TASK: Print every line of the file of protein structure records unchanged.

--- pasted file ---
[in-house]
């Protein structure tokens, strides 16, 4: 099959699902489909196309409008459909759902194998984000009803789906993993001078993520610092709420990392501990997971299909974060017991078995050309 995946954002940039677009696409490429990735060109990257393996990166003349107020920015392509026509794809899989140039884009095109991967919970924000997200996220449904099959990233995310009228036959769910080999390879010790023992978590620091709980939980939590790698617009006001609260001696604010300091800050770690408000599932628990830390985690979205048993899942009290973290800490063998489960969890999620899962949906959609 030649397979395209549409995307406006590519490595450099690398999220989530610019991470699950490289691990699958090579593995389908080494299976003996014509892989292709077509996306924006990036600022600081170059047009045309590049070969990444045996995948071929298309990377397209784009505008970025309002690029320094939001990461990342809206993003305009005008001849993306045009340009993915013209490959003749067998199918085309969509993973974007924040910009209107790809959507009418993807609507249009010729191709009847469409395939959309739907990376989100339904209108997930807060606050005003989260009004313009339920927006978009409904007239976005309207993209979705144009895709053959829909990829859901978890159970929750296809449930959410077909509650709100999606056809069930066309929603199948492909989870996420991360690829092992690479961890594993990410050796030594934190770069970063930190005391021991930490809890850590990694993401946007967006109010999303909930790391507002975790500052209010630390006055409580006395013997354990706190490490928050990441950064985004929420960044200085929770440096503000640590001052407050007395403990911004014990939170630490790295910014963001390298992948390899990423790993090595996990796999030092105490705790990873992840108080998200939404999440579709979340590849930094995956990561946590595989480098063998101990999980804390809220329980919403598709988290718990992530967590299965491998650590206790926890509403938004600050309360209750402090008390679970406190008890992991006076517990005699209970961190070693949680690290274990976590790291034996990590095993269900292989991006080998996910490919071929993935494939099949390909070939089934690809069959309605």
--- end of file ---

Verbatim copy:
[in-house]
């Protein structure tokens, strides 16, 4: 099959699902489909196309409008459909759902194998984000009803789906993993001078993520610092709420990392501990997971299909974060017991078995050309 995946954002940039677009696409490429990735060109990257393996990166003349107020920015392509026509794809899989140039884009095109991967919970924000997200996220449904099959990233995310009228036959769910080999390879010790023992978590620091709980939980939590790698617009006001609260001696604010300091800050770690408000599932628990830390985690979205048993899942009290973290800490063998489960969890999620899962949906959609 030649397979395209549409995307406006590519490595450099690398999220989530610019991470699950490289691990699958090579593995389908080494299976003996014509892989292709077509996306924006990036600022600081170059047009045309590049070969990444045996995948071929298309990377397209784009505008970025309002690029320094939001990461990342809206993003305009005008001849993306045009340009993915013209490959003749067998199918085309969509993973974007924040910009209107790809959507009418993807609507249009010729191709009847469409395939959309739907990376989100339904209108997930807060606050005003989260009004313009339920927006978009409904007239976005309207993209979705144009895709053959829909990829859901978890159970929750296809449930959410077909509650709100999606056809069930066309929603199948492909989870996420991360690829092992690479961890594993990410050796030594934190770069970063930190005391021991930490809890850590990694993401946007967006109010999303909930790391507002975790500052209010630390006055409580006395013997354990706190490490928050990441950064985004929420960044200085929770440096503000640590001052407050007395403990911004014990939170630490790295910014963001390298992948390899990423790993090595996990796999030092105490705790990873992840108080998200939404999440579709979340590849930094995956990561946590595989480098063998101990999980804390809220329980919403598709988290718990992530967590299965491998650590206790926890509403938004600050309360209750402090008390679970406190008890992991006076517990005699209970961190070693949680690290274990976590790291034996990590095993269900292989991006080998996910490919071929993935494939099949390909070939089934690809069959309605």